First minister leads Remembrance events in Scotland

Image copyright
PA Wire

Image caption

Nicola Sturgeon laid a wreath at the Stone of Remembrance before giving a reading at St Giles’ Cathedral

The first minister has led Remembrance Sunday events being held across Scotland.

Nicola Sturgeon laid a wreath at the Stone of Remembrance at Edinburgh City Chambers with Lord Provost Frank Ross, before a service at St Giles’ Cathedral.

She gave a reading to commemorate those who had lost their lives in armed conflict.

Her deputy, John Swinney attended an event in Glasgow’s George Square.

The SNP was being represented by Ian Blackford at the service at the Cenotaph in Whitehall, London, while Veterans Minister Graeme Dey took part in a service on board HMS Unicorn in Dundee.

‘Ultimate sacrifice’

A two-minute silence was observed across the country at 11:00.

Scottish Parliament Presiding Officer Ken Macintosh and Advocate General Lord Keen joined veterans, serving members of the armed forces and emergency services, and representatives from different faiths at the St Giles service.

Image copyright
PA Wire

Image caption

Children holding giant poppies joined a war veteran during the Remembrance Day service at the Stone of Remembrance in Edinburgh

In her address, Ms Sturgeon said of those who lost their lives serving their country: “Their sacrifice is responsible for the freedoms and the way of life that we take for granted today.

“This is an opportunity to give gratitude, to show our respect, and to send a message that that sacrifice will never be forgotten.

“I’m privileged today to lay a wreath on behalf of the people of Scotland and I do so with the utmost gratitude and respect, not just for the sacrifices of the past, but for the courage and the sacrifices of our armed forces today.”

Image caption

Remembrance events also took place in Glasgow’s George Square

Scottish Labour leader Richard Leonard said: “On Remembrance Sunday every year, we reflect not on the glory of war – but on the huge sacrifice that was made so that we can stay free.

“Many families in Scotland lost loved ones in the First World War and the Second World War.

“We all have a responsibility to remember the sacrifice they made, and to hold the families they have left behind in our thoughts.

“Let us resolve once again to think about how we can build and sustain peace in the future, while never forgetting the sacrifices of the past.”

Image caption

The service at the war memorial in Dunblane

Image caption

Wreaths were laid during a service at Inverness war memorial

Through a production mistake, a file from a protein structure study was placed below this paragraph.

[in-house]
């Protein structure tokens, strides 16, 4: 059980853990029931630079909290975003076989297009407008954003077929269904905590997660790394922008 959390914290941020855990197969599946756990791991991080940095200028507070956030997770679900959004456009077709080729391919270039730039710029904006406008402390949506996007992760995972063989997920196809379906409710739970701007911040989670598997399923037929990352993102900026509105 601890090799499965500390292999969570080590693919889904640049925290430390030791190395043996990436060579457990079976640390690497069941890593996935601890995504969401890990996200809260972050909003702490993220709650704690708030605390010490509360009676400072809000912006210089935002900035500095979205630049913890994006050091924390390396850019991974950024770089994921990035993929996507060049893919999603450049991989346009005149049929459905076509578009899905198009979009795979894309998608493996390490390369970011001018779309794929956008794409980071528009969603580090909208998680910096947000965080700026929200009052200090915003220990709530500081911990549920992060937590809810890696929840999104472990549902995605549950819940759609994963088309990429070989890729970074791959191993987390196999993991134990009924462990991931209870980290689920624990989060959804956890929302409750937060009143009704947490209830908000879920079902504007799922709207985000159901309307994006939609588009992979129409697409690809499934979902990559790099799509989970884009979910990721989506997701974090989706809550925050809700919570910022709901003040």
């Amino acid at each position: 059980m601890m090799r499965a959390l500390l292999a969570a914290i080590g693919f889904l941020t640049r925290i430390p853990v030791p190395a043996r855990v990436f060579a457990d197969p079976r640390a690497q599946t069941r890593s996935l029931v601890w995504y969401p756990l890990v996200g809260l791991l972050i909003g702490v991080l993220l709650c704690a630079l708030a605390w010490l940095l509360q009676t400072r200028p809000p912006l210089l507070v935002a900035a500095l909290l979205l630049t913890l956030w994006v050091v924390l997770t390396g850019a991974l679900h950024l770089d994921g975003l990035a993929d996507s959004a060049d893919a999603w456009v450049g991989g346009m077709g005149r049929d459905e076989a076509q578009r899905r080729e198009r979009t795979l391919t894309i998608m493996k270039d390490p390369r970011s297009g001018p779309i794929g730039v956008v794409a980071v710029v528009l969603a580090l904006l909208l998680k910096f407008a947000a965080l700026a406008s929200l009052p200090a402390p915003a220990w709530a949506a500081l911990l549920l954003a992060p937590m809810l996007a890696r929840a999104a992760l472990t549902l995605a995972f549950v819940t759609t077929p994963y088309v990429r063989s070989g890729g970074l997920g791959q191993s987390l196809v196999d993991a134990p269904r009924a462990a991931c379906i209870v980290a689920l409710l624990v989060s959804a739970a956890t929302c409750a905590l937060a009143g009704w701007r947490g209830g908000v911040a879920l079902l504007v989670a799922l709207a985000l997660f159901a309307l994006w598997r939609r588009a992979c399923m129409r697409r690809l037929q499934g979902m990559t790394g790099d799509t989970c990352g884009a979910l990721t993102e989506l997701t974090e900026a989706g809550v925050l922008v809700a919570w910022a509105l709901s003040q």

More than 90 wreaths were laid during the service organised by Legion Scotland and led by Reverend Calum MacLeod of St Giles’ Cathedral, who read Binyon’s Lines before hundreds of members of the public who gathered on the Royal Mile to pay their respects.

RAF Sgt Whitson Johnson, 95, who fought in Burma during World War Two, attended from Portobello.

He said: “We must remember. Young people have to know what has happened in the past and realise what they are doing today was fought for.

“Mostly they do appreciate it and it’s nice to see younger people learning about what happened.”

‘Gratitude and appreciation’

Lord Provost Frank Ross is the Edinburgh’s veterans champion.

He said: “By attending a Remembrance service or parade, wearing a poppy or taking a moment of quiet reflection, so many of us have shown our gratitude and appreciation for the enormous sacrifices being made every day on our behalf by so many courageous men and women.

“It has filled me with great pride to lay a wreath on behalf of all citizens at Scotland’s national commemorations and to see so many local communities come together in their own ways to pay their respects.”

Image copyright
PA Wire

Image caption

Nicola Sturgeon lays a wreath at the Edinburgh event

Dr Claire Armstrong, chief executive of Legion Scotland, said people were as keen to be involved in Remembrance events than ever before.

She said: “We had discussions last year about how Remembrance would shape up once we finished the armistice for World War One.

“We are in the shadow of that now, but the interest in Remembrance has not waned one bit, if anything it’s been a springboard to get more people involved and more people interested.

“The amount of people we have here today – almost 100 wreaths are being laid, the biggest number that we’ve had in recent years – is testament to that.”

Scotland will fall silent again at 11:00 on Monday for Armistice Day.

The two-minute silence will take place on the eleventh hour of the eleventh day of the eleventh month, the time in 1918 when the guns finally fell silent along the western front, and an armistice was declared.